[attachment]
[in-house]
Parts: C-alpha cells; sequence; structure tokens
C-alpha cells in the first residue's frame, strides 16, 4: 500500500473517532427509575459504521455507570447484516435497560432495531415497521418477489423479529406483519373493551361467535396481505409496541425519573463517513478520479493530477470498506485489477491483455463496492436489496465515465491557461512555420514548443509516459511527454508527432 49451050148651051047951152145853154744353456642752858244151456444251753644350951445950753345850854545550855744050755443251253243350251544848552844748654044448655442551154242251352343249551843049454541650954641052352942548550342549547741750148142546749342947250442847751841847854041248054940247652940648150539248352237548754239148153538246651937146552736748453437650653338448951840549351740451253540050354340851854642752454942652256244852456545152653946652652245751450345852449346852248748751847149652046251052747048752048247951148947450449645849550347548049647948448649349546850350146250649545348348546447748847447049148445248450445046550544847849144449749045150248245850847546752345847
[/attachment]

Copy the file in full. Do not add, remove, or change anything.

[in-house]
Parts: C-alpha cells; sequence; structure tokens
C-alpha cells in the first residue's frame, strides 16, 4: 500500500473517532427509575459504521455507570447484516435497560432495531415497521418477489423479529406483519373493551361467535396481505409496541425519573463517513478520479493530477470498506485489477491483455463496492436489496465515465491557461512555420514548443509516459511527454508527432 49451050148651051047951152145853154744353456642752858244151456444251753644350951445950753345850854545550855744050755443251253243350251544848552844748654044448655442551154242251352343249551843049454541650954641052352942548550342549547741750148142546749342947250442847751841847854041248054940247652940648150539248352237548754239148153538246651937146552736748453437650653338448951840549351740451253540050354340851854642752454942652256244852456545152653946652652245751450345852449346852248748751847149652046251052747048752048247951148947450449645849550347548049647948448649349546850350146250649545348348546447748847447049148445248450445046550544847849144449749045150248245850847546752345847